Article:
I’ve been struggling lately. Even though I got two weeks ahead on blog content, I’ve been fighting to put words on the page. It’s not writer’s block per se. I can get the words out and form thoughts that make sense. It’s a kind of ”style block” if you will. I don’t feel like myself.
When I write for other sites such as College Info Geek or Listen Money Matters, I feel like myself. Which is odd, since those sites are run by other people and require me to contribute content on specific topics. Even though this site is ostensibly about grammar, writing, and editing, I can write on whatever topic I want, but somehow the constraint of writing for someone else’s site allows me to be more creative and show more of my personality.
Maybe I shouldn’t worry. Maybe this is just ”the dip.” This blog has been going for almost six months now, and it’s only natural that I find myself questioning it.
I’m sure that you’ve experienced the same with your writing, so I thought today I’d take you inside this struggle and offer some ideas for overcoming it. Hopefully I can help both of us in the process.
”I feel like a hack. I feel like a fake. This blog, what I’m writing, it isn’t me. At least, that’s what I’m afraid of. Who am I to talk about editing and style and writing as if I know what I’m doing? I’m only twenty, after all. I’m hesitant to mention my age when I talk with other professionals or with potential clients. I know I should be proud of it, own it, but I hold back, for fear that I’ll just seem like a kid. Who would want to work with someone who’s still a student?”
– me during my dark night of the soul
The above is from a recent journal entry of mine. After reading this passage with a bit of perspective, I realize I’m experiencing a case of impostor syndrome.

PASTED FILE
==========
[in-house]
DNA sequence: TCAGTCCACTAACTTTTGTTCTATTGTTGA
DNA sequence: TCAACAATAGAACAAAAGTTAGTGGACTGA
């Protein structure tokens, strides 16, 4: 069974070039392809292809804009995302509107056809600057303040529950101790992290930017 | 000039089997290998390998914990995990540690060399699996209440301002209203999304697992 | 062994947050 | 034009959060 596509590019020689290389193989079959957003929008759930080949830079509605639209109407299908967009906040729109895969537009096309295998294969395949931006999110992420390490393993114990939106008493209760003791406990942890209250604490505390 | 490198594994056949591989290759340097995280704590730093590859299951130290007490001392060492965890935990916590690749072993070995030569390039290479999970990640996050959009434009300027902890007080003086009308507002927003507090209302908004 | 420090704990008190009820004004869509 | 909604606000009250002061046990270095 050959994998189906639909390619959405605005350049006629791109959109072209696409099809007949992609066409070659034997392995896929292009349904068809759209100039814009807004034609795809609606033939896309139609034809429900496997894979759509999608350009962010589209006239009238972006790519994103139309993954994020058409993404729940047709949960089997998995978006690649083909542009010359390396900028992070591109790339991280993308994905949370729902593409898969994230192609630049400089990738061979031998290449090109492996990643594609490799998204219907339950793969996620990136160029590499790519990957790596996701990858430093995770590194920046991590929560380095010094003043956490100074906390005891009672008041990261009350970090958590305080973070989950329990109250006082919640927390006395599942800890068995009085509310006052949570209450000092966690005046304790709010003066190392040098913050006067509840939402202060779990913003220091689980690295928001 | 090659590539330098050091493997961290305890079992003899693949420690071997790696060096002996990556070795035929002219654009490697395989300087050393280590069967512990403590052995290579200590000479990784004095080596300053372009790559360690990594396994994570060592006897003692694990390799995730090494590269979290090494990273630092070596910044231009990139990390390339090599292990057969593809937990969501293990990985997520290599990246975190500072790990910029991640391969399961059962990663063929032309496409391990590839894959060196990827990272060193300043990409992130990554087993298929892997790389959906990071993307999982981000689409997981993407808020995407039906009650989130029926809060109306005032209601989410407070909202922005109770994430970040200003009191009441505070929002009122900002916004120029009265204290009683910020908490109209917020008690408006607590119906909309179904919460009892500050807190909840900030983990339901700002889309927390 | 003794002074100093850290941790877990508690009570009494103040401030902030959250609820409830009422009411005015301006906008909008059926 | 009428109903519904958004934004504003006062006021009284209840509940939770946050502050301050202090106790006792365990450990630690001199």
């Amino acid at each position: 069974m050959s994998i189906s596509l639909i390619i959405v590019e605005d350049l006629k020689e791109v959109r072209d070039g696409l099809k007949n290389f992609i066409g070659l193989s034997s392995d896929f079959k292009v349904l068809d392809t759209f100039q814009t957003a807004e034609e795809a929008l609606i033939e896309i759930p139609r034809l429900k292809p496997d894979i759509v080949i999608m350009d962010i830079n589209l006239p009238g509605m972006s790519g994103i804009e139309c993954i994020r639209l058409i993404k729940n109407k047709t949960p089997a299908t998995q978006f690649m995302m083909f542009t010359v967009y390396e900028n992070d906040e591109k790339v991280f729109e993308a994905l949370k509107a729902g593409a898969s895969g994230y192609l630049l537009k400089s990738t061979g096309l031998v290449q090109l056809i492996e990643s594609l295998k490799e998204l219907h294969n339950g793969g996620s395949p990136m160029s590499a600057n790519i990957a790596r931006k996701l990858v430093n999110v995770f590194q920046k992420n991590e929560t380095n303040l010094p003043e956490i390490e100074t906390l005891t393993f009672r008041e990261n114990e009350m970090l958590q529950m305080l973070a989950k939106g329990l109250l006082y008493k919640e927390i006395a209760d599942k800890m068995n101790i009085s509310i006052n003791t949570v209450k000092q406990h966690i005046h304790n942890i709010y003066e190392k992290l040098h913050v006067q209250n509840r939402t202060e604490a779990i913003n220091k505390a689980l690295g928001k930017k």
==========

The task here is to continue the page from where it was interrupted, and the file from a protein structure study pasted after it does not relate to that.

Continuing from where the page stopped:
Impostor syndrome is the psychological term for the feeling that you don’t belong in a position or situation because you lack authority, experience, charm, whatever it may be. It’s common any time you’re entering a new field or even a more advanced stage of a field you already belong to.
It makes sense. I would never want to steer someone wrong. That would be the worst thing I could do.
But come on, I need to have a bit of perspective. I mean, it’s just grammar and writing and editing. It’s not like I’m going to ruin someone’s career or wreck their book by giving advice that, at worst, might be mediocre. If people think I’m full of shit, they’ll just ignore me.
Whenever I feel like an impostor, I think of what William Zinsser says in his excellent book On Writing Well:
”Believe in your own identity and your own opinions. Writing is an act of ego, and you might as well admit it. Use its energy to keep yourself going” (23).
– William Zinsser, On Writing Well
Anyone who puts some idea, some advice, some personal experience out there is taking a risk. You have to have a healthy touch of ego to assume that anyone will benefit from what you have to say at all.
Always a Student
As I look at my journal entry, I also notice my fear of being ”only” a student.